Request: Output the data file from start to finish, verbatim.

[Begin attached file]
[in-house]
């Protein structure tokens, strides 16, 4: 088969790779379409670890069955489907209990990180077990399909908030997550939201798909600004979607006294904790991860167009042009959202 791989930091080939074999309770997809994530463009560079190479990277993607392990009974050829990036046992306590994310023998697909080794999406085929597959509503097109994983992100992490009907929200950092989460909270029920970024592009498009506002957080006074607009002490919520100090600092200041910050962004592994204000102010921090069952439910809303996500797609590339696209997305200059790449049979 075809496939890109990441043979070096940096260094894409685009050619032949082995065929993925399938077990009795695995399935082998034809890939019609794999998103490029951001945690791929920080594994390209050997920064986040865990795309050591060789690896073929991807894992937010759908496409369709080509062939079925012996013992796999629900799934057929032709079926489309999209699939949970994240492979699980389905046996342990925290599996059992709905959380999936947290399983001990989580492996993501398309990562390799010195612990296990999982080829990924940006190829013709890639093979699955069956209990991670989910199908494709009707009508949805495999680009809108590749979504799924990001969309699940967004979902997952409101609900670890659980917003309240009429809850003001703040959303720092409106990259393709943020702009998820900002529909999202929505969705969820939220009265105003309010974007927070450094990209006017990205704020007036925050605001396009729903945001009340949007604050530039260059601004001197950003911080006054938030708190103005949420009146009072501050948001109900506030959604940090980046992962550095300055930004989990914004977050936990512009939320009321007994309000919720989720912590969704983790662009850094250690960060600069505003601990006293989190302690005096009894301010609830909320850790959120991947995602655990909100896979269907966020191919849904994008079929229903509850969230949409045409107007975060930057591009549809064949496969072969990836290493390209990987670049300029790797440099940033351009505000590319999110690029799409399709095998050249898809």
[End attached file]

[in-house]
């Protein structure tokens, strides 16, 4: 088969790779379409670890069955489907209990990180077990399909908030997550939201798909600004979607006294904790991860167009042009959202 791989930091080939074999309770997809994530463009560079190479990277993607392990009974050829990036046992306590994310023998697909080794999406085929597959509503097109994983992100992490009907929200950092989460909270029920970024592009498009506002957080006074607009002490919520100090600092200041910050962004592994204000102010921090069952439910809303996500797609590339696209997305200059790449049979 075809496939890109990441043979070096940096260094894409685009050619032949082995065929993925399938077990009795695995399935082998034809890939019609794999998103490029951001945690791929920080594994390209050997920064986040865990795309050591060789690896073929991807894992937010759908496409369709080509062939079925012996013992796999629900799934057929032709079926489309999209699939949970994240492979699980389905046996342990925290599996059992709905959380999936947290399983001990989580492996993501398309990562390799010195612990296990999982080829990924940006190829013709890639093979699955069956209990991670989910199908494709009707009508949805495999680009809108590749979504799924990001969309699940967004979902997952409101609900670890659980917003309240009429809850003001703040959303720092409106990259393709943020702009998820900002529909999202929505969705969820939220009265105003309010974007927070450094990209006017990205704020007036925050605001396009729903945001009340949007604050530039260059601004001197950003911080006054938030708190103005949420009146009072501050948001109900506030959604940090980046992962550095300055930004989990914004977050936990512009939320009321007994309000919720989720912590969704983790662009850094250690960060600069505003601990006293989190302690005096009894301010609830909320850790959120991947995602655990909100896979269907966020191919849904994008079929229903509850969230949409045409107007975060930057591009549809064949496969072969990836290493390209990987670049300029790797440099940033351009505000590319999110690029799409399709095998050249898809």